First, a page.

Short Tutorial to Style the Space Between Grouped Table Rows


Woman's hand typing code on a laptop

Recently, I confronted the challenge of styling related table rows to appear as distinct groups within one shared table. My first instinct was to look to border-collapse, but that rule is all or nothing; you can't use it on only part of a table. So I knew I'd have to get creative in other ways.

Through experimenting and discussion with other UXD team members, we crafted the following methods.

Using border-style: double;

The simplest way to create that extra separation between grouped rows is to use a double border on the top of each cell in the first-in-the-group rows:

This works, but it doesn't offer much control. Increasing the `border-width` eventually will increase the borderline widths as well as the space between them. So if you want lines that are only 1px thick with more than a 2px gap between them, then it won't suffice.

<tbody> groups with pseudo content

Another method to add space between row groups is to leverage multiple tbodys to group the rows in the markup. Doing this will allow you to insert pseudo elements between them with display: table-row;:

This is a great solution if you have the flexibility to structure your table this way. But it may not be possible if you're using a pre-built table component.

One more thing to note about this method is browser differences for the pseudo-element: it spans the whole table width in Firefox, but not in Chrome. Try enabling the commented background-color in the codepen to see what I mean. So while it's perfect for adding space between tbody tags, it may not be the best choice if you need to include extra borders.

<td> pseudo content & thick border

If your table can't have multiple <tbody> tags, and you need more control than what border-style: double; offers you, then this method may suit your needs. It's a bit roundabout, but this idea is:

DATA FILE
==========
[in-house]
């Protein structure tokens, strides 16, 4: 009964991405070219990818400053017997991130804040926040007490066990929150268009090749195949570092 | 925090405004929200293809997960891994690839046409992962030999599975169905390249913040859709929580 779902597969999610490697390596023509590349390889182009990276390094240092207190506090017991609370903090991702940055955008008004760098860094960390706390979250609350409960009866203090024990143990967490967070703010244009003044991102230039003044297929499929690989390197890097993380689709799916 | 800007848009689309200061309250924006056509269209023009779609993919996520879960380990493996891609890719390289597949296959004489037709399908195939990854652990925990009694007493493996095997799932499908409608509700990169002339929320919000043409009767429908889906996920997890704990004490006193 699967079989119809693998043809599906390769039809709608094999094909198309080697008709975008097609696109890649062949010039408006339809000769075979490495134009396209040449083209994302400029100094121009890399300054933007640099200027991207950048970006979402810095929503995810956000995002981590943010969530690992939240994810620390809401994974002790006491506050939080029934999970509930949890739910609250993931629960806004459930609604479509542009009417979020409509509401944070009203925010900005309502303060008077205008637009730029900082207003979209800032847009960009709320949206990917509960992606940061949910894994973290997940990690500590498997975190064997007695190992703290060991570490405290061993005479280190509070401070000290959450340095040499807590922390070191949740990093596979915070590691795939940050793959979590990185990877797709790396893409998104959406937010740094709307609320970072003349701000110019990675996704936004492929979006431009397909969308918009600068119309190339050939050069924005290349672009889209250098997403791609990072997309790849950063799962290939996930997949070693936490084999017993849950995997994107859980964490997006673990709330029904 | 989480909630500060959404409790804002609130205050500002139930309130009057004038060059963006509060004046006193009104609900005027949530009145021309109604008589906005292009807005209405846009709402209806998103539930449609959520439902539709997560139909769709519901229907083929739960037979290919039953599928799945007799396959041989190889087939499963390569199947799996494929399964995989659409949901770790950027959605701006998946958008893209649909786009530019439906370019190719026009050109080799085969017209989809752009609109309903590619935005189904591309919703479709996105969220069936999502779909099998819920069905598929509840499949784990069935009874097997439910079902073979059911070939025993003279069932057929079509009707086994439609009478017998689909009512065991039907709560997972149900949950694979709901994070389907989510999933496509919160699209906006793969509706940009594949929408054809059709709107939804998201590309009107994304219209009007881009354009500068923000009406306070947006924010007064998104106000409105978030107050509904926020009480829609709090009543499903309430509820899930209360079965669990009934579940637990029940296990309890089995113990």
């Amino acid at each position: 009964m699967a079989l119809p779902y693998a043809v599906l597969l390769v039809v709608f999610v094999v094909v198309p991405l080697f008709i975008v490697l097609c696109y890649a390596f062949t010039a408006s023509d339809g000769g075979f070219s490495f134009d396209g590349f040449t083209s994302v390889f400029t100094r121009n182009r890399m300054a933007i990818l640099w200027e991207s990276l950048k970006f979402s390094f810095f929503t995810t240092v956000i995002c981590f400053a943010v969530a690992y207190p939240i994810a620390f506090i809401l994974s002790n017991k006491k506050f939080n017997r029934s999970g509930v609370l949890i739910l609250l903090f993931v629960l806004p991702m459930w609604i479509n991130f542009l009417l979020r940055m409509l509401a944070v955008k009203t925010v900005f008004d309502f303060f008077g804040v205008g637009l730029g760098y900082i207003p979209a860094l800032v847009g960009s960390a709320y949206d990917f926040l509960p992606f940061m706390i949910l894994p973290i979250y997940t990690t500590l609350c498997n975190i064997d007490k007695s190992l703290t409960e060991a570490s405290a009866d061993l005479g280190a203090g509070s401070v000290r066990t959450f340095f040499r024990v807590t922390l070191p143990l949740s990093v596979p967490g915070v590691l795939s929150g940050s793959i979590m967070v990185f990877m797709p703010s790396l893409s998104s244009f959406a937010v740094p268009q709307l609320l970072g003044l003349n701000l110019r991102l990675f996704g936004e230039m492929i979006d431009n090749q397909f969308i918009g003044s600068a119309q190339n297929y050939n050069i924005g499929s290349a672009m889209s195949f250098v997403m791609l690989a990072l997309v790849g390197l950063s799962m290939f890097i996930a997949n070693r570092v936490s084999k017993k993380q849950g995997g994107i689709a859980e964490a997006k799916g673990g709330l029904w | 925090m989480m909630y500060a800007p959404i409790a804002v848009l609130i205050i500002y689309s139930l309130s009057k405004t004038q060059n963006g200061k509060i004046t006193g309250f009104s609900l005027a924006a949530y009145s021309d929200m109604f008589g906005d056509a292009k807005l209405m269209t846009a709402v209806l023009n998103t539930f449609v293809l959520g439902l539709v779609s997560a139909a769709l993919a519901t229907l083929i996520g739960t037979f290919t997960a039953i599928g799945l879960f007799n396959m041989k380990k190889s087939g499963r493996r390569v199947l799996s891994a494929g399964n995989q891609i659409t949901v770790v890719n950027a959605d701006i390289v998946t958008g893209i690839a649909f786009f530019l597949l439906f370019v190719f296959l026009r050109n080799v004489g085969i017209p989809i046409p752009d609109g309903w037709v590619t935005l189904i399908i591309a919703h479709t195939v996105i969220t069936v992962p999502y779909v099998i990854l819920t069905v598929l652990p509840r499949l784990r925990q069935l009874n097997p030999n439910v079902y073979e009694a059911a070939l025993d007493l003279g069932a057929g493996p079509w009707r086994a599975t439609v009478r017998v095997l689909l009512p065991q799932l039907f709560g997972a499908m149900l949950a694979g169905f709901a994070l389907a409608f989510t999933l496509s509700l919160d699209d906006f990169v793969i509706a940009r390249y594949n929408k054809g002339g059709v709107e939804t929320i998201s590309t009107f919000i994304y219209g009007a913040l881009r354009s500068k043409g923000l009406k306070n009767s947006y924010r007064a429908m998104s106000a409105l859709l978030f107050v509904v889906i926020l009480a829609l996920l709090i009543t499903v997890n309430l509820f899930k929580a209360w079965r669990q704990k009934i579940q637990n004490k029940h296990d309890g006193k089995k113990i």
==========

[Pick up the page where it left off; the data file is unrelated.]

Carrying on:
1. Apply a thick border-top to the cells of each first-in-the-group row.
  2. Add pseudo content in those same cells and position it on top of the thick border.
  3. Use borders on the pseudo-content to replace the visible border that was sacrificed in step 1.

There are a few pitfalls to be aware of for this method. First, if your table cells have side borders, or if they have a background color, then the pseudo content will need to have a background color. This is because the side borders tend to bleed into the adjacent transparent borders. With <td> background colors, there is an old and persistent bug in Firefox where they paint on top of borders. Adding a background color to the pseudo content can cover up both of these problems if the background color can match the page's background color.

Also, be sure you're putting the pseudo content into the table cells and not the table row. Adding pseudo content as a child of a table row will throw off the flow of the table cells.

The final thing to keep in mind is users of Windows High Contrast Mode. Those users will see all borders (including transparent ones) rendered as the color set by their theme. So, consider if their experience would be confusing or hard to interpret as a result of using this method.

Inserting blank <tr>s

If all else fails, you could consider adding empty table rows above each first-in-the-group row.

The attribute aria-hidden="true" will prevent screen readers from unnecessarily announcing the node, while the empty <td colspan="3"></td> will ensure that the HTML validates in the W3C Markup Validation Service.

After weighing the pros and cons of each method, my personal preference was to use the third choice of pseudo content with transparent borders. My table didn’t have competing background colors or borders to worry about, so those caveats were not obstacles for me. But what works for you might be different. Try each of these options to see what you like best.

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